Buying a home is a big decision. And sometimes it can feel overwhelming. Here are five things you should consider before buying a home.
1. Commute Time To Work or School
That house you have your eye on is darling. Picture perfect actually. Except for the fact that you’ll loose 2 hours of your day sitting in traffic on your way to and from work. Be sure to do the test drive to school or work on a regular school or work day. Sure you breezed there in 20 minutes on that random Sunday afternoon. But what about Monday morning traffic? Check the commute time to places you’ll be travelling frequently to make sure the commute time is worth it.
2. Monthly Mortgage Payment
It sounds elementary, and yet you’ll want to review that Lender disclosure thoroughly and make sure you’re understanding the full cost associated with your mortgage payment. It will include your principle and interest payments, homeowners insurance, and more.
3. How Much Money You’ll Need For Closing
Just because you’re putting 5% down on a $200,000 home doesn’t mean you’ll just need $10,000 at closing. Most likely you’ll need more. There are closing costs, lender fees, attorney fees, your actual down payment, funds to prime your escrow account, and some miscellaneous recording charges to round it all out. Your lender will be able to give you an estimate of actual dollars needed to buy a home in your price range. #knowbeforeyouowe
4. Are You In A Flood Zone?
Is the home you love in a flood zone? If so, it’s best to know early on. Depending on the elevation, flood map, and ventilation, you’ll be looking at a flood insurance premium of $500 to $15,000 per year. If the house you’re buying is in a flood zone and you’re getting a mortgage, your Lender will require you to carry a flood insurance policy. This amount will be paid out of your escrow account and will impact your debt to income ratios. The best plan is to run an address by your insurance agent if you think it’s in a flood zone. This way you know if the home is still within your affordability range.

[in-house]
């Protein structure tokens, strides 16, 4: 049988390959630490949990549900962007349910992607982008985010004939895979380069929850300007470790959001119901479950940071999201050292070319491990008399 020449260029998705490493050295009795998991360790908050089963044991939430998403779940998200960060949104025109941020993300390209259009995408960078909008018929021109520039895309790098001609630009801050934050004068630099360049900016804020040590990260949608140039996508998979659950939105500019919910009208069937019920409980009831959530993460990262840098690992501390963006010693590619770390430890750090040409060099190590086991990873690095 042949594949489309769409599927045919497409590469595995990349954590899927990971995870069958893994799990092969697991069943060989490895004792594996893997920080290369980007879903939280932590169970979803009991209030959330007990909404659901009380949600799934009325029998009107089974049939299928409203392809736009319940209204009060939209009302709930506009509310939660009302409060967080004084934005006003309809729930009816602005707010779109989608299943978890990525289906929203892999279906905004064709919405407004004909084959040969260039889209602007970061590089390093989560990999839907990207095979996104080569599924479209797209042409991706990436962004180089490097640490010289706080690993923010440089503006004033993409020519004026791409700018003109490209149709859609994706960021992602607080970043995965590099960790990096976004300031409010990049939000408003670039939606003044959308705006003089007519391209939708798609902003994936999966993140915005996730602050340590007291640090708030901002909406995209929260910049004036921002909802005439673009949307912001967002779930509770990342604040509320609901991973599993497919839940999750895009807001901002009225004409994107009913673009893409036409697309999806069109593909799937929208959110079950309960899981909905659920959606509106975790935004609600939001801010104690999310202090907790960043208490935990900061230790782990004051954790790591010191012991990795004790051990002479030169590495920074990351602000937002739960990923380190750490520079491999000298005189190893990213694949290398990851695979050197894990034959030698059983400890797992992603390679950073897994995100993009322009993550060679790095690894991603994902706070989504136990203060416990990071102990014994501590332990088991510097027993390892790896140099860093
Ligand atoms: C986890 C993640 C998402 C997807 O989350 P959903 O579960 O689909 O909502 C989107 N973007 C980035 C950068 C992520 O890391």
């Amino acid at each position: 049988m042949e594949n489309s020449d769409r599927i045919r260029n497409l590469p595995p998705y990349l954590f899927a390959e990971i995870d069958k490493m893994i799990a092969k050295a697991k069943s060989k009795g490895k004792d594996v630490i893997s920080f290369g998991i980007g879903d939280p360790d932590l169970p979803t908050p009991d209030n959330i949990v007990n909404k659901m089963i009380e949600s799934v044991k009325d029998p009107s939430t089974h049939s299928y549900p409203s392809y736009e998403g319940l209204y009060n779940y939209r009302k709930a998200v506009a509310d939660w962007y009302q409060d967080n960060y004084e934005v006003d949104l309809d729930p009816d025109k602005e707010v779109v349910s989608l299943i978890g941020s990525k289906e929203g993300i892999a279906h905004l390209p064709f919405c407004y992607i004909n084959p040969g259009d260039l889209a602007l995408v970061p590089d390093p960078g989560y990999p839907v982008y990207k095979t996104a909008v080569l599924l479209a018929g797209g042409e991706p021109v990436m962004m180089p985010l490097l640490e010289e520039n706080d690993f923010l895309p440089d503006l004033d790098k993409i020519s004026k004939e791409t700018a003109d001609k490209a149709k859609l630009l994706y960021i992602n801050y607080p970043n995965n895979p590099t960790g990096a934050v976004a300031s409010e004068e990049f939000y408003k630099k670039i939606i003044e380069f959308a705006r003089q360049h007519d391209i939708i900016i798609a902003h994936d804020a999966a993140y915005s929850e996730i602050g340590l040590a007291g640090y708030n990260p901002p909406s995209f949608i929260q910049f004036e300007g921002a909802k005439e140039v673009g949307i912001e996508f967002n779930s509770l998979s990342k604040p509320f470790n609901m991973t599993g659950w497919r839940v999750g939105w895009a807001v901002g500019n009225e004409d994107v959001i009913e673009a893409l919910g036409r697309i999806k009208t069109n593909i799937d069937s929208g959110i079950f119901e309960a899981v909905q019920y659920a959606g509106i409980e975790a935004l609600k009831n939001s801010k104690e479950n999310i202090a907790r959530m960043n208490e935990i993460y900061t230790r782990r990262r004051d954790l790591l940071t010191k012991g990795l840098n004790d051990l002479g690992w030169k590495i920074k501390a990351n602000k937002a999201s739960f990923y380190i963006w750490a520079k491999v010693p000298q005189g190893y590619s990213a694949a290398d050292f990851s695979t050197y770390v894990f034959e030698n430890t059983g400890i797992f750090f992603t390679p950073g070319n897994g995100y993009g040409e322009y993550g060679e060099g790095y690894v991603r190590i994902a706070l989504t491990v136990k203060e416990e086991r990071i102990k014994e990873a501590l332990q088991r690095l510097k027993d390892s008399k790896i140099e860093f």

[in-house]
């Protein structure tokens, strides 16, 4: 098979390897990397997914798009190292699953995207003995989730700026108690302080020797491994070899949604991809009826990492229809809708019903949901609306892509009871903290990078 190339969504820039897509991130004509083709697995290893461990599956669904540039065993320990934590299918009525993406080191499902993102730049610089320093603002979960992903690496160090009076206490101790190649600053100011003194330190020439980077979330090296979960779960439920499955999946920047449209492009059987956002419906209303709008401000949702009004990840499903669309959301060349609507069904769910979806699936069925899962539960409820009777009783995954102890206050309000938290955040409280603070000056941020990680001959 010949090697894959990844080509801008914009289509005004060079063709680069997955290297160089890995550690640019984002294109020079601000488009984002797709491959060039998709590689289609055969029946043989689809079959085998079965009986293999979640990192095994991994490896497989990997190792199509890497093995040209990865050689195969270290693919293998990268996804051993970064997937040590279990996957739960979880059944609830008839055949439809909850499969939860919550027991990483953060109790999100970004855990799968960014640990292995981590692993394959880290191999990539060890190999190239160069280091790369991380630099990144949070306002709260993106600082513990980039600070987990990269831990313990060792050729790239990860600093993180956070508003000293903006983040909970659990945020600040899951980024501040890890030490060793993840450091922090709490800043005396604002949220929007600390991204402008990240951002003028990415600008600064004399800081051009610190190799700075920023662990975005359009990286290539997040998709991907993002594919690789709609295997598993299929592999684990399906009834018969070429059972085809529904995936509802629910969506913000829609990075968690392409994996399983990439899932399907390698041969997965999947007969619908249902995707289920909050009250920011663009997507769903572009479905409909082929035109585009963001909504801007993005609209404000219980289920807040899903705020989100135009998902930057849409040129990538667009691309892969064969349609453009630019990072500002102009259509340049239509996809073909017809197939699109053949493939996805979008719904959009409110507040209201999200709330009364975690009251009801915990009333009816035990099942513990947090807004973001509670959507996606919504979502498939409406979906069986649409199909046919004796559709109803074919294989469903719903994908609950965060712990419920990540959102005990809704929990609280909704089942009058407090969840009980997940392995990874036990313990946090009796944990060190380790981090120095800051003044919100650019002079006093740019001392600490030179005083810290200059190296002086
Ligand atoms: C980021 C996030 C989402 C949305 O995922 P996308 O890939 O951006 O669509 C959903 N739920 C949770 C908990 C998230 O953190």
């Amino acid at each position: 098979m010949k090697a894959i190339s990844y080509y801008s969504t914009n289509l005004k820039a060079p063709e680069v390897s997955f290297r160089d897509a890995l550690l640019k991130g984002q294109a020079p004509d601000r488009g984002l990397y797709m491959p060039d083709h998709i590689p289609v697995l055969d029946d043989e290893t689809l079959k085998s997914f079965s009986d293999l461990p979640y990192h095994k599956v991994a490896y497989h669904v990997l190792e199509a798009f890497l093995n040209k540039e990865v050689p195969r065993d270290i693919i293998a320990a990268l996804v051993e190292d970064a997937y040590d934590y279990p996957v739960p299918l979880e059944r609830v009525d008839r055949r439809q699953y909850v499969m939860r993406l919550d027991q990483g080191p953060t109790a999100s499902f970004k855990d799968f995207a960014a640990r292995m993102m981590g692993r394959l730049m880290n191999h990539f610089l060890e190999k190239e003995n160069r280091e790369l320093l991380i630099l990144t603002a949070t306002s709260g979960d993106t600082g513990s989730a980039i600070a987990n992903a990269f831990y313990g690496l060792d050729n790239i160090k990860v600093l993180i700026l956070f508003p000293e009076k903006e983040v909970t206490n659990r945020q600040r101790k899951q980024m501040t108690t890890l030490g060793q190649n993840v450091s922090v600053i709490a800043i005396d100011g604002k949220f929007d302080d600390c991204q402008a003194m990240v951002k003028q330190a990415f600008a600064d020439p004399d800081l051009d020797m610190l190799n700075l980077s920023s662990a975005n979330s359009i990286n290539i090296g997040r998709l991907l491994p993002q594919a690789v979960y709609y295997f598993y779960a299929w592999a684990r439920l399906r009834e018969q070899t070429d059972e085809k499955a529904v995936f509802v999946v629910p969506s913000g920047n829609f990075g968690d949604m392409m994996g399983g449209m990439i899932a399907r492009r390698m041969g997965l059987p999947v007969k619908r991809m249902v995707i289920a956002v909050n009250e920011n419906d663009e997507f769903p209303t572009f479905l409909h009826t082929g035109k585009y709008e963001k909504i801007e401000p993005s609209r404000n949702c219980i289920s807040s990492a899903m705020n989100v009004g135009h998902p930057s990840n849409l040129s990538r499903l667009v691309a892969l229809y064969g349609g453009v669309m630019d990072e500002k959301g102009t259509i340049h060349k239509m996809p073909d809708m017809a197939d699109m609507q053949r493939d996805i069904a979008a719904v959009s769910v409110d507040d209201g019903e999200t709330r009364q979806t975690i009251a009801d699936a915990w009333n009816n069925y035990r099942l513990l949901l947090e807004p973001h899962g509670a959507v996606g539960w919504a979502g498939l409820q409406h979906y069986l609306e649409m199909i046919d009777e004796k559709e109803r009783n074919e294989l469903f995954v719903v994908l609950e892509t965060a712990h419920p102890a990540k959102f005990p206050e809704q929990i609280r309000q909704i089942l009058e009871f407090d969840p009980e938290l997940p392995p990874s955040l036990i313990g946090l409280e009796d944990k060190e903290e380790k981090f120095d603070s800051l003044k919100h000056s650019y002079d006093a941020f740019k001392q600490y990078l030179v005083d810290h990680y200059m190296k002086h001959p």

5. How Much Are The Average Utilities?
That 1945 bungalow is absolutely adorable. It’s deep Craftsman eaves. The detail on the front door. That cozy nook in the kitchen. Those single pane windows and drafty old fireplace. Whoops. There went the adorable part. It’s a good practice to check out the average utility costs for a home you’re buying while you’re still under contract. Those monthly utility bills factor into affordability when you think about it. A cute little 1200 sq. ft. bungalow with a $300 average power bill either has someone who likes living in a meat locker in July or there are some major energy inefficiencies that you’ll want to look at.